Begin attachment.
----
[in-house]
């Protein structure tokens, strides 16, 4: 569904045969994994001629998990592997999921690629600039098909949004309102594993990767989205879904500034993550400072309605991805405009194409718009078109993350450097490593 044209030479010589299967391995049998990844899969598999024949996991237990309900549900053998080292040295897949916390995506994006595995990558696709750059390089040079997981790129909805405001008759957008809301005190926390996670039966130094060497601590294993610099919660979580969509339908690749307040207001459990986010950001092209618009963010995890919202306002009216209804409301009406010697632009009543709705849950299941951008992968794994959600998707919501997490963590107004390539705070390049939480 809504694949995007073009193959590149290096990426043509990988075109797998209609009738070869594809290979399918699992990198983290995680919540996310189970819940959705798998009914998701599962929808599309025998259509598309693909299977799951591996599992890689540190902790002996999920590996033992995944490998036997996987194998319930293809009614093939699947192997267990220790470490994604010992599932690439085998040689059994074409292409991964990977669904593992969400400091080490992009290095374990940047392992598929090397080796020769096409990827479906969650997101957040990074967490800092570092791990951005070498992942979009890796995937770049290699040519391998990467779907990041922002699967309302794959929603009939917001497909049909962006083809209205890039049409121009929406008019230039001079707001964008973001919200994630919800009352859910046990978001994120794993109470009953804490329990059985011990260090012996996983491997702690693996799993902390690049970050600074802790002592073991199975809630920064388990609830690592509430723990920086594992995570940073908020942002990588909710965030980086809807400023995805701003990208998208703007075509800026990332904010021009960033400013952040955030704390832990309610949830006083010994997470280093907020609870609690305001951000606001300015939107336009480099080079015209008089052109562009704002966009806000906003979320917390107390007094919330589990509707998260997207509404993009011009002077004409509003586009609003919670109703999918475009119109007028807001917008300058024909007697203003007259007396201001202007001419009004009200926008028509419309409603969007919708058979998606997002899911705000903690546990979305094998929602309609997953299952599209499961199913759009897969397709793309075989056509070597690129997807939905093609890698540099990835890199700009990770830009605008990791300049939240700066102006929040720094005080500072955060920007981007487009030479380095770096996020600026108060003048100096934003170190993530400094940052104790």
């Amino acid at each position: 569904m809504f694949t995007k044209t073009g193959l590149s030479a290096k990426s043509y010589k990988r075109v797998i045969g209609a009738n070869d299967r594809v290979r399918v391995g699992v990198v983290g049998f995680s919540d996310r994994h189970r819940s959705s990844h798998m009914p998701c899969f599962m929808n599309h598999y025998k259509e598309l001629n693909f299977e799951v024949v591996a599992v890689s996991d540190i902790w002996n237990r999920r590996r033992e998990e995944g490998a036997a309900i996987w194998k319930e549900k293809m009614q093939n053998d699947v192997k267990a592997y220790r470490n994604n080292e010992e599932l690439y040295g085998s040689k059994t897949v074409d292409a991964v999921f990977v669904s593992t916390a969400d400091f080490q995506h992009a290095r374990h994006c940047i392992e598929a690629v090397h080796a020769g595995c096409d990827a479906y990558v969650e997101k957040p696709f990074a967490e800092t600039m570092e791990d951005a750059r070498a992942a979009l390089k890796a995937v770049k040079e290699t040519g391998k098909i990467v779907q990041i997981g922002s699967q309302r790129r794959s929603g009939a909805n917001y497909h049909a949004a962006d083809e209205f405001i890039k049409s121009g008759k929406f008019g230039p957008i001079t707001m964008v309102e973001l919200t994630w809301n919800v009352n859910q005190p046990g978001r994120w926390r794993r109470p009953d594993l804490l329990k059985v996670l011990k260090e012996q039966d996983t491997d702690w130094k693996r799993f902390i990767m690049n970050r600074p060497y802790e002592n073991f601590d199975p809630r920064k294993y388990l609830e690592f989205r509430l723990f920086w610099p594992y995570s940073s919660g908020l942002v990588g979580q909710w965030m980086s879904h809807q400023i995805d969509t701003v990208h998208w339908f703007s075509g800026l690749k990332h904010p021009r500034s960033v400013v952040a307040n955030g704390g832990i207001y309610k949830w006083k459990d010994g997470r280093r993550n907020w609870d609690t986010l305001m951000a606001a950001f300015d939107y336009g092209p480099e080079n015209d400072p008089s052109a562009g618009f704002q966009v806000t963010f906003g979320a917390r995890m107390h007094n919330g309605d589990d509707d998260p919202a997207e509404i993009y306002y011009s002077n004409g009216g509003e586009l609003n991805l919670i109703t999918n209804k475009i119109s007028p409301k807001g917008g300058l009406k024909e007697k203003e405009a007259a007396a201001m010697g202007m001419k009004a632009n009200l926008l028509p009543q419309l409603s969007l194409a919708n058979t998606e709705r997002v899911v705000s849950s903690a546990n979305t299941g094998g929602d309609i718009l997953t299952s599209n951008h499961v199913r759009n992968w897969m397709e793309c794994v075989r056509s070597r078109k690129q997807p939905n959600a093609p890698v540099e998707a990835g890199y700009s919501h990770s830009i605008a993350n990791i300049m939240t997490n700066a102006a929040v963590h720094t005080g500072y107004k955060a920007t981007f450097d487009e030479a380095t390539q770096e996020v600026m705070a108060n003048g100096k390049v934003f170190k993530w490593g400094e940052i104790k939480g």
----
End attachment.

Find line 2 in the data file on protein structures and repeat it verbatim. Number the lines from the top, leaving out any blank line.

């Protein structure tokens, strides 16, 4: 569904045969994994001629998990592997999921690629600039098909949004309102594993990767989205879904500034993550400072309605991805405009194409718009078109993350450097490593 044209030479010589299967391995049998990844899969598999024949996991237990309900549900053998080292040295897949916390995506994006595995990558696709750059390089040079997981790129909805405001008759957008809301005190926390996670039966130094060497601590294993610099919660979580969509339908690749307040207001459990986010950001092209618009963010995890919202306002009216209804409301009406010697632009009543709705849950299941951008992968794994959600998707919501997490963590107004390539705070390049939480 809504694949995007073009193959590149290096990426043509990988075109797998209609009738070869594809290979399918699992990198983290995680919540996310189970819940959705798998009914998701599962929808599309025998259509598309693909299977799951591996599992890689540190902790002996999920590996033992995944490998036997996987194998319930293809009614093939699947192997267990220790470490994604010992599932690439085998040689059994074409292409991964990977669904593992969400400091080490992009290095374990940047392992598929090397080796020769096409990827479906969650997101957040990074967490800092570092791990951005070498992942979009890796995937770049290699040519391998990467779907990041922002699967309302794959929603009939917001497909049909962006083809209205890039049409121009929406008019230039001079707001964008973001919200994630919800009352859910046990978001994120794993109470009953804490329990059985011990260090012996996983491997702690693996799993902390690049970050600074802790002592073991199975809630920064388990609830690592509430723990920086594992995570940073908020942002990588909710965030980086809807400023995805701003990208998208703007075509800026990332904010021009960033400013952040955030704390832990309610949830006083010994997470280093907020609870609690305001951000606001300015939107336009480099080079015209008089052109562009704002966009806000906003979320917390107390007094919330589990509707998260997207509404993009011009002077004409509003586009609003919670109703999918475009119109007028807001917008300058024909007697203003007259007396201001202007001419009004009200926008028509419309409603969007919708058979998606997002899911705000903690546990979305094998929602309609997953299952599209499961199913759009897969397709793309075989056509070597690129997807939905093609890698540099990835890199700009990770830009605008990791300049939240700066102006929040720094005080500072955060920007981007487009030479380095770096996020600026108060003048100096934003170190993530400094940052104790």